It was very difficult for me, as a fan, to keep a focus on all this. A week with several important races, I had many ingredients in which I could divert my contemplation. All that, was part of my dreams since childhood.
Having a plan, keeping calm and optimizing the use of energy was vital to survive a career that physically and mentally defeats anyone. The enormous amount of resources that must be had to participate, forces you to be careful at every step, the mission is long-term and a mistake can make you finish the race even before starting it.
The start of the race seems to be the eye of a hurricane. It is lived with calm and a spectacle of gigantic proportions is contemplated. Thousands of people filled a grid of more than 160 cars accompanied by tens of thousands of people in the stands. Without a doubt it was a moment that squeezed my heart to the fullest.
The start was a moment that I can never describe in words, the emotion of the thousands of people present mixed with the spectacular sound of cars starting, has a flavor that can not be described.
Living the race is a very long and complicated road. It requires that you be always focused and attentive, every step has its procedure, every pitstop must be done well, quickly and efficiently, but never in a hurry. The experience is intense and fatigue does not knock on your door until late at night. Adrenaline is probably the anesthetic that doesn’t let you feel tired.
My first big impression during the race was the number of people in charge of the organization, no detail can get out of control. I felt that concern to take care of the event and ensure its continuity over time. There were no random details or situations that generated danger, everything worked as the organization anticipated.
It is very difficult to contemplate the work of other teams or start looking at the race as a spectator, you have to be attentive and present 100% of the time. When night falls, it’s like being in another place, the lights, people and all the activity, make life in the circuit much more tangible. More like a fan, watching the cars go by at night is surreal, I could say it’s even magical.
There were moments we lived in common. We were so many people pursuing a goal, that at times, without speaking the same language, we understood each other perfectly with everyone present. An example of this was when the only team composed exclusively of women, managed to finish an engine repair that took all night. The girls shouted in excitement with the first breath of the engine, followed by a cheer from all the teams present in the pits. Something similar happened when an Opel Manta, in his last race after many years participating, returned to the track after an accident that left it in very bad conditions, the applause and fervor was felt in my veins.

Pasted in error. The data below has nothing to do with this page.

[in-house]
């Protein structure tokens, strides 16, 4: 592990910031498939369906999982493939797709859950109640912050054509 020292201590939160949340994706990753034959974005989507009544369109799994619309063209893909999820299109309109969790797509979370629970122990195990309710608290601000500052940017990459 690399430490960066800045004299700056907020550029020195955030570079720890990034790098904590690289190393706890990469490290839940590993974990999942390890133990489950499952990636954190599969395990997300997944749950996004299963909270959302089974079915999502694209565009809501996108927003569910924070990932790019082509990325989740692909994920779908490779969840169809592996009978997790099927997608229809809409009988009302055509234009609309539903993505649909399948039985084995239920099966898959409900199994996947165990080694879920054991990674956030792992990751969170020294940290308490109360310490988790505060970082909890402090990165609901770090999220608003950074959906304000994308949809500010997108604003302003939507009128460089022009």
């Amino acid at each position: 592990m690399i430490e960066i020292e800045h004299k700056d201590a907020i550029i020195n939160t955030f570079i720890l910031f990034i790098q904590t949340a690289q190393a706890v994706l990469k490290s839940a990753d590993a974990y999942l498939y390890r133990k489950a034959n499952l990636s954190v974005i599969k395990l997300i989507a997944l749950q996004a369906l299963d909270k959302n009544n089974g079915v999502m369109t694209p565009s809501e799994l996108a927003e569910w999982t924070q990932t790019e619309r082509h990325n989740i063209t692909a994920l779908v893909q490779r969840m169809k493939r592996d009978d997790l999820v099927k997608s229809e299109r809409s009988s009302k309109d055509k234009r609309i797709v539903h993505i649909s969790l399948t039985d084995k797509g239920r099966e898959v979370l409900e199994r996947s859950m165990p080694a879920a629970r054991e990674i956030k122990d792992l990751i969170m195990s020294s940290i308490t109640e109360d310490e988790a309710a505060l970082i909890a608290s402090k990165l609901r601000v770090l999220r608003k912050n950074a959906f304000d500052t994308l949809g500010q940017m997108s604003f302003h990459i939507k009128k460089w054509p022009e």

When fatigue, which necessarily strikes you after several days of intense work, begins to wreak havoc, it becomes an impossible task to sleep. Maybe I managed to go to sleep for periods of 10 minutes or a little more, but more was impossible. Waking up thinking about the place of the car was what never let you fall asleep. When the sun reappears in the circuit it is already easier to be lucid. Unfortunately, the Germans defined an hour shortly after sunrise, as “the moment of surprises” and where anything unexpected can happen.
So it was, an anomaly in the oil pressure data and then an accident that delayed us in the positions, opened the chapter of the nerves during the race. After passing those episodes, it remained to resist until the end.
The end is the most human moment of the 24 Hours of Nurburgring, it is where everyone drops their emotions without limits and where you most feel the people who were around you. The race was finished in a good position and as was the norm of the competition, with the car passing the finish line. Probably from everything I lived in the several days that made up the race, the arrival at the finish was far, the most intense. At that moment I realized that all the work had a trophy, and that is what we all pursue without realizing it, happiness.
Without a doubt there are many things that I am not writing about, many details and topics that I am neglecting, but that are impossible for a reading article. Maybe one day it become chapters of a book.
I hope these words serve to convey some of this experience, full of unexpected learning, full of feelings and, above all, with many new friends.
In tribute to all the people who were part of the Q&A Systems By Kurt Ecke Motorsports, 24h Rennen 2019.